In Name of Law and Order, Yeltsin Crushes Opposition

THE sun is setting as Lt. Alexander Sverin straps on his bulletproof vest and grabs his submachine gun to start a not-so-ordinary night shift at a highway police post on Moscow's outskirts.

With the Russian capital now governed under a state of emergency, including an 11 p.m. to 5 a.m. curfew, security forces are talking tough and taking no chances.

``During the curfew, we'll thoroughly search all cars for weapons and other contraband. All violators will be dealt with harshly,'' Lieutenant Sverin says at the Mozhaisk Highway post. ``There is a great danger of armed provocation.''

President Boris Yeltsin and military authorities say the state of emergency and curfew are needed to deal with the security threat that still exists in the capital. They have moved quickly to crush the remnants of opposition following the failed uprising by neo-Communists and ultranationalists, as anti-Yeltsin snipers hiding atop central Moscow buildings have been ruthlessly ``liquidated.'' No serious incidents were reported overnight yesterday.

But there are accusations that President Yeltsin and his supporters are abusing the state-of-emergency regulations, stretching the rules to eliminate opposition. Anti-Yeltsin newspapers and television programs have been suspended, and strict censorship was imposed on publications still operating. In addition, radical presidential supporters are pushing Yeltsin to strike against institutions that have opposed him, including the Constitutional Court and regional legislatures.

Yeltsin already has removed Russia's top prosecutor, Procurator-General Valentin Stepankov, who hesitated before supporting the president. And Constitutional Court Chairman Valery Zorkin, who was accused of backing anti-Yeltsin forces, announced yesterday that he would resign as chairman but remain on the court.

``There's very little opposition left,'' says Rachel Denber, a Moscow-based researcher with the Helsinki Watch human rights organization. ``Russian television is controlled by the government, so there's no outlet for freedom of expression. That's a reason for concern.''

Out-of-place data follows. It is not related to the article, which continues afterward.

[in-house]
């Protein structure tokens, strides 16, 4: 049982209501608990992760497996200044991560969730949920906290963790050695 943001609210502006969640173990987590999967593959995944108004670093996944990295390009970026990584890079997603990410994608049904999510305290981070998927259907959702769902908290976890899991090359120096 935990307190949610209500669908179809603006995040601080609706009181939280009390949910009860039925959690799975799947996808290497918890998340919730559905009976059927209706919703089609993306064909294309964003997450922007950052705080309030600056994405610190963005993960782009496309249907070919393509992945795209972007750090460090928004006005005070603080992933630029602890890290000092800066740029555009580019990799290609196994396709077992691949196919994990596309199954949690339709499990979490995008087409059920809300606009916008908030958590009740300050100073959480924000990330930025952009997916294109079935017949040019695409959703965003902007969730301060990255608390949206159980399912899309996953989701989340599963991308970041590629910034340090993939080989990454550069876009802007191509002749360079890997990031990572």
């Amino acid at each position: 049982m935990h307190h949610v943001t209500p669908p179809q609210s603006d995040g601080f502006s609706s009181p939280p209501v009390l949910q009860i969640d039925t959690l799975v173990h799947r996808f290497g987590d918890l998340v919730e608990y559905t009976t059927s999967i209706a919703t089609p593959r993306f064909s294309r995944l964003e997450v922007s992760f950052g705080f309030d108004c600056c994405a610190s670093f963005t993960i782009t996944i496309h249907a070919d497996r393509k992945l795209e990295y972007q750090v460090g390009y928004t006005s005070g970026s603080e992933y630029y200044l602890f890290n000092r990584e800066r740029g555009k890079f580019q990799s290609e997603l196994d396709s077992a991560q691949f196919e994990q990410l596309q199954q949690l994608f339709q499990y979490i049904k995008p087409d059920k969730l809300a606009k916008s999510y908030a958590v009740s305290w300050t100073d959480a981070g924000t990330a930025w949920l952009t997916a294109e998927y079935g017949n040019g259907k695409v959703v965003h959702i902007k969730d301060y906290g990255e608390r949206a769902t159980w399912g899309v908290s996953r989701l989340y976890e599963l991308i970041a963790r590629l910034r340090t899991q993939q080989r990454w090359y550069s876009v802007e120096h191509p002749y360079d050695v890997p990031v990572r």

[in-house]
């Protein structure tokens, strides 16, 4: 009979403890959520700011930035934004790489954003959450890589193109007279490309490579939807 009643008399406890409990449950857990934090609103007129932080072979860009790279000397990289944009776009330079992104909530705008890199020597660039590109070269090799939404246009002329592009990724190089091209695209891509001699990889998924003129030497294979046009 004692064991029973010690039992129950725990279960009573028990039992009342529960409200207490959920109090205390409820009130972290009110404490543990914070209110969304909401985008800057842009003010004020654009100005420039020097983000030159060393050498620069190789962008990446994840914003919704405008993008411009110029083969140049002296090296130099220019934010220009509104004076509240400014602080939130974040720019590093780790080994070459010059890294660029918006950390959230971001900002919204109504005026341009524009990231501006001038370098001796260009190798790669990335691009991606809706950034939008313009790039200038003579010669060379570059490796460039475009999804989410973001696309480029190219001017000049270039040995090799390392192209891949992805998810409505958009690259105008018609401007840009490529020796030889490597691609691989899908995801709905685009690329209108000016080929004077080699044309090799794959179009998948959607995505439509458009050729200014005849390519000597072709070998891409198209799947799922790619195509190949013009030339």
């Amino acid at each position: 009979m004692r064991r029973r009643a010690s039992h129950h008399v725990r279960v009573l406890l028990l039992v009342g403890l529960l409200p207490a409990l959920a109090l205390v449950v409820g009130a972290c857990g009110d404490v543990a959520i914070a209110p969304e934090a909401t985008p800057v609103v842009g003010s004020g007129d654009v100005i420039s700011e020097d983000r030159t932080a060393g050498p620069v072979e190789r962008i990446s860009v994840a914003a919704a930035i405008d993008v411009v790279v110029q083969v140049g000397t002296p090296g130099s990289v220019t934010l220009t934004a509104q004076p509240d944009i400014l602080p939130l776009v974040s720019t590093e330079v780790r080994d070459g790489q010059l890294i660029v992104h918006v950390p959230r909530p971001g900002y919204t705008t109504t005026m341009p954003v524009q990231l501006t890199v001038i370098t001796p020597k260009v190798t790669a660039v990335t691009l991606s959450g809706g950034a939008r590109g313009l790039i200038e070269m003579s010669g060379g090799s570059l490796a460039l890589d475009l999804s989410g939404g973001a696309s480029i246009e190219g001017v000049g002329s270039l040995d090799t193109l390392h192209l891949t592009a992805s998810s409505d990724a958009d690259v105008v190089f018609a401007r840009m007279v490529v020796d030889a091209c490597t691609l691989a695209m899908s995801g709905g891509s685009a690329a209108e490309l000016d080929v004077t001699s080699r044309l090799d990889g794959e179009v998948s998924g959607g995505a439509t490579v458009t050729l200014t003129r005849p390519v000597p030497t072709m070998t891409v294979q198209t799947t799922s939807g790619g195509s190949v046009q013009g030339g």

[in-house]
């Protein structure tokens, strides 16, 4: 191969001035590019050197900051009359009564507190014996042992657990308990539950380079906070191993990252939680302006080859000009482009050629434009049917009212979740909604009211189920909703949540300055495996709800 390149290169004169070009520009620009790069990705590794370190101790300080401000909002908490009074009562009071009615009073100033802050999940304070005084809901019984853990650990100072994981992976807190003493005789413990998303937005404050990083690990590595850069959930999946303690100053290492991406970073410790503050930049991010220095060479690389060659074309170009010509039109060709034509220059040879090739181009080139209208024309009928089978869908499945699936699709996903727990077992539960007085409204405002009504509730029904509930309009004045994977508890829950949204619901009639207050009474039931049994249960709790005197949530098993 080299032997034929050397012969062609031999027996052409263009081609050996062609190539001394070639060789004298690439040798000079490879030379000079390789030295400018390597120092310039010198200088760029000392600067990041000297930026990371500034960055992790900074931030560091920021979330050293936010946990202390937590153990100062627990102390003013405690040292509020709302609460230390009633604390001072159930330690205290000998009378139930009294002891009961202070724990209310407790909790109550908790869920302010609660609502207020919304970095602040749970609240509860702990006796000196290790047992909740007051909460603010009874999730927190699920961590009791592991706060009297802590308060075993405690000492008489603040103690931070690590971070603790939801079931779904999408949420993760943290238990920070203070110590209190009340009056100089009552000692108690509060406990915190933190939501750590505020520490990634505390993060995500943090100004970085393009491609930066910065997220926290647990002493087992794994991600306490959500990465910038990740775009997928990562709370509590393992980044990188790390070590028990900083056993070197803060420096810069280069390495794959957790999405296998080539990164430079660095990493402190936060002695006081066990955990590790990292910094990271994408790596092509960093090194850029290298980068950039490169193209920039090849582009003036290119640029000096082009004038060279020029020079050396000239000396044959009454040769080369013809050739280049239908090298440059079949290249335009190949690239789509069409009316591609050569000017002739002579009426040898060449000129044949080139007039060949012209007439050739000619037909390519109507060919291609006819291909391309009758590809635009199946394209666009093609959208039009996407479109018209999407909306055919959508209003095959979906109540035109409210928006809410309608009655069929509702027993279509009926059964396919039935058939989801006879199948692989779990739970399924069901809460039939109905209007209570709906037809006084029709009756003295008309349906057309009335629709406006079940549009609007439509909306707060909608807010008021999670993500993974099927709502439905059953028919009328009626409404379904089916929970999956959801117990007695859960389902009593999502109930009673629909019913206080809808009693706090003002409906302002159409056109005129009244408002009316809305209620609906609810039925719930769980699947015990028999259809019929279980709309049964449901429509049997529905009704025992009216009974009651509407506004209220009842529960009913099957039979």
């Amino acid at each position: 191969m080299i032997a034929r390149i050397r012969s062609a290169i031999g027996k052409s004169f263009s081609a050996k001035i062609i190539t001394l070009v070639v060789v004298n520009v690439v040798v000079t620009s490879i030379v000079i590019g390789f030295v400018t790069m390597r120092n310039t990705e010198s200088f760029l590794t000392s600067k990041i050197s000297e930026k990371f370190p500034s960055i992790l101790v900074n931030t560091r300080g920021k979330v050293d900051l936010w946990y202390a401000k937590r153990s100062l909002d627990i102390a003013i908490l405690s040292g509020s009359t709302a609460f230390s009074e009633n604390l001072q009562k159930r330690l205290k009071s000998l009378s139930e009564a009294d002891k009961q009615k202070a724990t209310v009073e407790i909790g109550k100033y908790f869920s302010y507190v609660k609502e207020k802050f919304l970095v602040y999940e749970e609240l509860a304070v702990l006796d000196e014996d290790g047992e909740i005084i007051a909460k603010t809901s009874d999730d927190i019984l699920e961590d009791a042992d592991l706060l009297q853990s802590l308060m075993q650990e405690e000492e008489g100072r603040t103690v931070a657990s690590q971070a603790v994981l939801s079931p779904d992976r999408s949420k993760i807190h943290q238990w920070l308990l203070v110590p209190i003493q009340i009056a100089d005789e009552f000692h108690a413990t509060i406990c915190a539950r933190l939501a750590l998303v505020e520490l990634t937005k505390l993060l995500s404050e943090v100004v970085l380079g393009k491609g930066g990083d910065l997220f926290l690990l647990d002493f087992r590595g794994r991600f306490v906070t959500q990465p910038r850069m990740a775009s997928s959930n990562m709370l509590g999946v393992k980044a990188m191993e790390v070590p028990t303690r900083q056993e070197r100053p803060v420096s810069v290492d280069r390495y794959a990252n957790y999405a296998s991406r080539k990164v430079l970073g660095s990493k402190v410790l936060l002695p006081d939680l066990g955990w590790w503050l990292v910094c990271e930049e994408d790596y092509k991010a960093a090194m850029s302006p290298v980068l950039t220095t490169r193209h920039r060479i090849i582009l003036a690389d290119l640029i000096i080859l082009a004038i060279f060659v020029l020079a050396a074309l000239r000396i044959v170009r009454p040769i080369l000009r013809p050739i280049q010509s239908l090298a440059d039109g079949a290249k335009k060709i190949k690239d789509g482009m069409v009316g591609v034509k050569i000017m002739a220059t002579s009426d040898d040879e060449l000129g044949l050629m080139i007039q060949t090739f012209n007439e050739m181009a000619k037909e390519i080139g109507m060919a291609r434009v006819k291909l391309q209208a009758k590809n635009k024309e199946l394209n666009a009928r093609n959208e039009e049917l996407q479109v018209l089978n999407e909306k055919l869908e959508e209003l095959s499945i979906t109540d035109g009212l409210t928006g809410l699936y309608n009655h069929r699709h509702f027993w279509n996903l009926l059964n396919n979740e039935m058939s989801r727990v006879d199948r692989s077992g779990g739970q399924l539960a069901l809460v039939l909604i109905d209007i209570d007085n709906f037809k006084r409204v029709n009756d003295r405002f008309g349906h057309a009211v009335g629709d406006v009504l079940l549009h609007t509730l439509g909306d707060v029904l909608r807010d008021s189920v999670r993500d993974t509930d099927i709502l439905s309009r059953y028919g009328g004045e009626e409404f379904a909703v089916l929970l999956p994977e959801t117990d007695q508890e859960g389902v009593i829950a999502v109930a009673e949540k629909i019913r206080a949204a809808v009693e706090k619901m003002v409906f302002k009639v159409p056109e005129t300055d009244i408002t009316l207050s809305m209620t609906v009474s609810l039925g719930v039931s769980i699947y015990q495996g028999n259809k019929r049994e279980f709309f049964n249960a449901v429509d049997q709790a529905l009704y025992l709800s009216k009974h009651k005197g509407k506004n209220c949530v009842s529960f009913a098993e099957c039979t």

Meanwhile, Moscow Mayor Yuri Luzhkov appears to want to use the state of emergency to clear out the city of ``criminal elements,'' raising concerns about human rights violations. ``We can only hope it [the emergency rules] won't be used to blame non-Russians for problems in the capital,'' Ms. Denber says.

The mood at the highway post, however, would not allay concerns about rights abuses. Sverin says he would be especially tough on anyone of Transcaucasian nationality. Caucasians, such as Chechens and Azeris, are widely perceived as responsible for the rising crime and Mafia-like activity in the capital.

Moscow, a city of 10 million, also still requires residency permits - known as propiskas - that restrict the ability to move into the city. Mayor Luzhkov wants to evict all illegal residents and has asked Muscovites to inform police about permit-violators, the Interfax news agency said.

Luzhkov says the state of emergency will remain in force in Moscow for as long as necessary. Other officials have indicated it could end as soon as Oct. 10. As long as the state of emergency is in effect, military units will remain in the capital, defense officials say.

The Yeltsin administration yesterday came under fierce domestic criticism for strict censorship rules imposed on all publications -

even those largely sympathetic to the president's positions - the day before.

``It becomes clear that [censorship] was done to prevent analysis of extremely touchy problems, namely the wavering of the Army and other power ministries during the key moments of the Oct. 4 crisis,'' says Mikhail Berger, a respected commentator for the Izvestia daily. (The power ministries include the ministries of defense, interior, and security.)

The government yesterday announced the lifting of pre-publication censorship. But Russian television said censors now would review periodicals after they were printed. If objectionable material is found, the press run will be prevented from being distributed.

Acting Press and Information Minister Vladimir Shumeiko also told journalists they should practice self-censorship ``for the sake of ensuring tranquility and order,'' the Itar-Tass news agency said.

Newspapers, such as the liberal Nezavisimaya Gazeta, left blank spaces in their publications where censored articles would have appeared. One of four Nezavisimaya Gazeta items that was not approved for print yesterday was an editorial by editor Vitaly Tretiakov that criticized Yeltsin's handling of the crisis.

The editorial, obtained by the Monitor, placed partial blame on Yeltsin for the events, including the assault on Russia's White House. Mr. Tretiakov also condemned the censorship and suggested the Russian government was underreporting the death toll from the uprising to soften popular reaction to the use of force. Government officials say 150 have been confirmed killed in fighting at the White House and at the Ostankino television center.

Tretiakov also warned that the military's involvement in the political struggle between Yeltsin and former legislators could harm democracy's development in Russia.

``Having resolved the issue once, they [the Army] reserve the right to define the further development of events,'' he wrote.

Helsinki Watch's Denber says the suspension of opposition media, including the former Communist Party daily Pravda, could be counterproductive. ``It could force the opposition underground, making the situation much more intractable,'' she says. ``It's not solving a problem, but pushing it into a more unpredictable, and possibly violent, arena.''

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